In case you missed the Hymn of the Day yesterday, here is the link: Hymn of the Day: Grace Greater Than Our Sin.
“Holy, Holy, Holy, Lord God Almighty,” read Reginald Heber’s widow. Among her dead husband’s papers she found the words of one of the most powerful and beautiful hymns ever written. But years would pass before the lines took their place in worship services around the world.
In 1861, a publisher rediscovered the words. He asked John Bacchus Dykes to furnish him with a tune. It made sense for him to turn to John who had a natural aptitude for music (he graduated with a music master that same year). John had been a church organist since he was ten-years-old and was co-founder and president of the Cambridge University Musical Society.
John accepted the words. Within thirty minutes he wrote the tune “Nicea,” which carried the praise of the Trinity to Christians everywhere.
This hymn is probably the most famous hymn sung in most churches today. It focuses on praising the Triune God just as those seraphim did in Isaiah 6:
Isaiah 6:1–3 (ESV)
6 In the year that King Uzziah died I saw the Lord sitting upon a throne, high and lifted up; and the train of his robe filled the temple. 2 Above him stood the seraphim. Each had six wings: with two he covered his face, and with two he covered his feet, and with two he flew. 3 And one called to another and said:
“Holy, holy, holy is the Lord of hosts;
the whole earth is full of his glory!”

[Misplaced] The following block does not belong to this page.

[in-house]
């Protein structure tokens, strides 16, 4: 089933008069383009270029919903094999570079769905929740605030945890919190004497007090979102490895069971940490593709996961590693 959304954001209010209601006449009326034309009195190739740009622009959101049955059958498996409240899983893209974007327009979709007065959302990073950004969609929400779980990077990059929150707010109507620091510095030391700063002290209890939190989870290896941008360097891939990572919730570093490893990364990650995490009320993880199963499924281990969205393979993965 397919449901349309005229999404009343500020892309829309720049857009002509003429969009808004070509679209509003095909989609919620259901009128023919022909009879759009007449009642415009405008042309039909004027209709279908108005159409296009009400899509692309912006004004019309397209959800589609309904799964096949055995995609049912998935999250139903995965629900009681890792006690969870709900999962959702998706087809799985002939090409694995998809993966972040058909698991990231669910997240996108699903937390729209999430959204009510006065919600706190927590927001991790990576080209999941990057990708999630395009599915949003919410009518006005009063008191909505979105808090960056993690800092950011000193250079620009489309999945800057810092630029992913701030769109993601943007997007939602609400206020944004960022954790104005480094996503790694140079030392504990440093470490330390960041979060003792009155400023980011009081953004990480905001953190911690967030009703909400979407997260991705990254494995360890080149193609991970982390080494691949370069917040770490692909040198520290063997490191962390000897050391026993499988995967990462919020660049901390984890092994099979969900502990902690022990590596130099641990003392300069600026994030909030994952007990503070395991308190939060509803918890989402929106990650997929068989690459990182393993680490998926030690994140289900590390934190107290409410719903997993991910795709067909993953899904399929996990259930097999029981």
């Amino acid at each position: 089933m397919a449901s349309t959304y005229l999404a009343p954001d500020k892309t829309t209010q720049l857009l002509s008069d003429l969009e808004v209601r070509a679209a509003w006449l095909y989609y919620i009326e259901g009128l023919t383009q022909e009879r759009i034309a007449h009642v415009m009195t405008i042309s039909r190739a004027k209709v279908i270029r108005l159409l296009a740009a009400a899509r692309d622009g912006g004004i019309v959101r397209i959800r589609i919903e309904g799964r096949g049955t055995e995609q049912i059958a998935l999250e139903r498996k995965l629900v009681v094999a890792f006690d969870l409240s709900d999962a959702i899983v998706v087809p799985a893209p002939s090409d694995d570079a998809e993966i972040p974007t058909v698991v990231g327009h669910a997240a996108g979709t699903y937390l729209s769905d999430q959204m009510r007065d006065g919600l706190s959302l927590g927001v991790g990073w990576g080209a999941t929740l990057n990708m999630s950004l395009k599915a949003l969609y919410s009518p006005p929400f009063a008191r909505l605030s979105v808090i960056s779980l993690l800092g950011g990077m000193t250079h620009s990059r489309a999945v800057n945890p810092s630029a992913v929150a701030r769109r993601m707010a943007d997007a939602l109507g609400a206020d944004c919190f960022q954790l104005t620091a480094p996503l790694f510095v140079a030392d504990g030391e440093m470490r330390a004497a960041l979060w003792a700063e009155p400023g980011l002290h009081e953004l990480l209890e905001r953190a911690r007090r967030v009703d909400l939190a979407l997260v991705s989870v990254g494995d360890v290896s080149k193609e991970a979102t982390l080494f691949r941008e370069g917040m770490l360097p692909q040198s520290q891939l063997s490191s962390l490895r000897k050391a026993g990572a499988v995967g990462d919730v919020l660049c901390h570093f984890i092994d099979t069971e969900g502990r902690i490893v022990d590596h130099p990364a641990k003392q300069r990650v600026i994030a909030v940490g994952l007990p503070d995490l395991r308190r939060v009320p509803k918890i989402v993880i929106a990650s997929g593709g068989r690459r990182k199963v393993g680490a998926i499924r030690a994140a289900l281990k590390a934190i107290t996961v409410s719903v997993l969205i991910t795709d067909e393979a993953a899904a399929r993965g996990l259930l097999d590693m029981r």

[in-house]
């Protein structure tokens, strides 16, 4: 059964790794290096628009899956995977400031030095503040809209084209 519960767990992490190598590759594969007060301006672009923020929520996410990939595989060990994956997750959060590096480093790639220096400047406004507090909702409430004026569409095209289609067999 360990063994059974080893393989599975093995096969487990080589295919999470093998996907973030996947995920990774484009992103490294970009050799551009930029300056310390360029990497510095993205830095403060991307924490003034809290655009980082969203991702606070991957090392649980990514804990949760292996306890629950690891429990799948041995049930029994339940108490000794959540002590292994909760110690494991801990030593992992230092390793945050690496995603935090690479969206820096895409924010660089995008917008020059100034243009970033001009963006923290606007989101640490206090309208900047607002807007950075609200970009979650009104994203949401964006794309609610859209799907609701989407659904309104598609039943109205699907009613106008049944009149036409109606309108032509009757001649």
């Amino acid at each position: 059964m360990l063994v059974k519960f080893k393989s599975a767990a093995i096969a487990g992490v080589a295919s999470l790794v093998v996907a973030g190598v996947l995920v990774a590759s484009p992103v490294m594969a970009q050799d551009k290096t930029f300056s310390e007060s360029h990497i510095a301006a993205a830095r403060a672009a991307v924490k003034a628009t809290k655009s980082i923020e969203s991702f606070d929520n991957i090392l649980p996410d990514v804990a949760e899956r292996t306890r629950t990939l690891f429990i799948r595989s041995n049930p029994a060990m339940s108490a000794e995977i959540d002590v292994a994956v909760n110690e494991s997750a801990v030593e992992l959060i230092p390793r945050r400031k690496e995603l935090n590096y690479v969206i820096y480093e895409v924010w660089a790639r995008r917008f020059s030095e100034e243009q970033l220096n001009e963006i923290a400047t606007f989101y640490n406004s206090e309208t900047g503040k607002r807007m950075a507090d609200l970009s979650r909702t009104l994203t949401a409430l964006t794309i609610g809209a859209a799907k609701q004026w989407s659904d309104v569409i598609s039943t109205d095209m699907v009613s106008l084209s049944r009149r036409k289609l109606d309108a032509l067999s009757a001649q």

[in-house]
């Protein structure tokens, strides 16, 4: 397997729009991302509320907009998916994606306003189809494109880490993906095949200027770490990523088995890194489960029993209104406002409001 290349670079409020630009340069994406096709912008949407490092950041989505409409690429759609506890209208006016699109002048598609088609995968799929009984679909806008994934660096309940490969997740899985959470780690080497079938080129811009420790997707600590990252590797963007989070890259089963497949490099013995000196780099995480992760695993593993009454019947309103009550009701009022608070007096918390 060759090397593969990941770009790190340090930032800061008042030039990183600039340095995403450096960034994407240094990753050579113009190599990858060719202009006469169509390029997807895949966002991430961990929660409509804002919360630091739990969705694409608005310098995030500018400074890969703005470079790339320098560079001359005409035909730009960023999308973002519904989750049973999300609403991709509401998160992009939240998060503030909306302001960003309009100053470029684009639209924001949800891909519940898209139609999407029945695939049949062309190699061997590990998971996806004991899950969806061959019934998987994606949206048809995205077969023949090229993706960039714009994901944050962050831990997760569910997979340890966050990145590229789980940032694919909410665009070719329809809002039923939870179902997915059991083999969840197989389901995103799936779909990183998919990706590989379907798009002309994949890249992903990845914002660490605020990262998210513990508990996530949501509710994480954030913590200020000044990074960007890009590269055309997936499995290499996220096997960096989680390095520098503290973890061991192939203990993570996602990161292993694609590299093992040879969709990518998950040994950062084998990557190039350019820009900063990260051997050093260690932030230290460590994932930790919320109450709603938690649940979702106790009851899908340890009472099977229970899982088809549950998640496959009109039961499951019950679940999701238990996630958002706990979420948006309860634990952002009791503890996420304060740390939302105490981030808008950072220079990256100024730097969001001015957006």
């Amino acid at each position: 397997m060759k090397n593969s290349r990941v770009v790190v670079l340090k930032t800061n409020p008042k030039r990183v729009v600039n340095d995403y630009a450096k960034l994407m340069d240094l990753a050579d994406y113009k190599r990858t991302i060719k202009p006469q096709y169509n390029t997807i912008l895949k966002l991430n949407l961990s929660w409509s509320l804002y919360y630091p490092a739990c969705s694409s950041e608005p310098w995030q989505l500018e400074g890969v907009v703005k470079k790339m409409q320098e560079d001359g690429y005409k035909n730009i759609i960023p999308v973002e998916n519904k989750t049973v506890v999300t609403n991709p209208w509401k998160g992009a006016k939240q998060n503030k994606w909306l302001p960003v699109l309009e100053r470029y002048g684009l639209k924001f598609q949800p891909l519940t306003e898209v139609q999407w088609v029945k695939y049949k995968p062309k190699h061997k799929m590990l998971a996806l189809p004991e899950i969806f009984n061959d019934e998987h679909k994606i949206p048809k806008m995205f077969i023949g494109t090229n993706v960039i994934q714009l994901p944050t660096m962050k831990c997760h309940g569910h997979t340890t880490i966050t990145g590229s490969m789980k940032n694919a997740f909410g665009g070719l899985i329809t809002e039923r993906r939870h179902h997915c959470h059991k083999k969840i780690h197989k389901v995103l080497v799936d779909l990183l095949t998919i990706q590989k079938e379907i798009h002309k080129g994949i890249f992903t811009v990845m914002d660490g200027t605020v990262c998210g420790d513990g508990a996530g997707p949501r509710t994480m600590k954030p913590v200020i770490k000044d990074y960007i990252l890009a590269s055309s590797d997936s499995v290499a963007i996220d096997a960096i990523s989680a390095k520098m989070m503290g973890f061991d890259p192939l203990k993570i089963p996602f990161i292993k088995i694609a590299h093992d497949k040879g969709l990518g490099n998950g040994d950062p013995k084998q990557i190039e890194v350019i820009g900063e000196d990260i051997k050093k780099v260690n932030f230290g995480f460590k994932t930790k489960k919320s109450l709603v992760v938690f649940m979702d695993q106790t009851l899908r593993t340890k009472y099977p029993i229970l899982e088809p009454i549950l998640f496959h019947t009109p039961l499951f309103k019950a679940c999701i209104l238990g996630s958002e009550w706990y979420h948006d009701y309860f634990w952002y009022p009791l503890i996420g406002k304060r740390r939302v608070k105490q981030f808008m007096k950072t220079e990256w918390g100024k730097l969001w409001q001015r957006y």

This hymn echoes the words of the Nicene Creed:
We believe in one God, the Father, the Almighty, maker of heaven and earth, of all that is seen and unseen. We believe in one Lord, Jesus Christ, the only Son of God, eternally begotten of the Father, God from God, light from light, true God from true God, begotten, not made, one in Being with the Father. For us and for our salvation he came down from heaven, by the power of the Holy Spirit he was born of the Virgin Mary and became truly human. For our sake he was crucified under Pontius Pilate; he suffered, died and was buried. On the third day he rose again in fulfillment of the Scriptures; he ascended into heaven and is seated at the right hand of the Father. He will come again in glory to judge the living and the dead, and his kingdom will have no end. We believe in the Holy Spirit, the Lord, the giver of life, who proceeds from the Father [and the Son]. Who with the Father and the Son is worshiped and glorified. Who has spoken through the prophets. We believe in one holy catholic and apostolic Church. We acknowledge one baptism for the forgiveness of sins. We look for the resurrection of the dead, and the life of the world to come. Amen.
Look at these words and praise the Great I AM, who is from everlasting to everlasting!